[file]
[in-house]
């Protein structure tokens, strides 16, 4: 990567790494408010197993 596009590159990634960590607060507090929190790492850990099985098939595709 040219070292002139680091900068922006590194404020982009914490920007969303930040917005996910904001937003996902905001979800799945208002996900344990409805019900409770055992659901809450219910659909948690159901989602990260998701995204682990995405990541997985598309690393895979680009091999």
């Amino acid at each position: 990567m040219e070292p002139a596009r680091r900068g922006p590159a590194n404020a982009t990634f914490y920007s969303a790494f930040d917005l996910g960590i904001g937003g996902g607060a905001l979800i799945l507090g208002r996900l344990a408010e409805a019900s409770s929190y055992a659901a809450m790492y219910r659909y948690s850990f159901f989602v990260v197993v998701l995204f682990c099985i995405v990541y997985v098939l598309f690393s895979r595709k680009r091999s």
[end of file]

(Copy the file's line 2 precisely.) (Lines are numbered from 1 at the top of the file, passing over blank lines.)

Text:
């Protein structure tokens, strides 16, 4: 990567790494408010197993 596009590159990634960590607060507090929190790492850990099985098939595709 040219070292002139680091900068922006590194404020982009914490920007969303930040917005996910904001937003996902905001979800799945208002996900344990409805019900409770055992659901809450219910659909948690159901989602990260998701995204682990995405990541997985598309690393895979680009091999």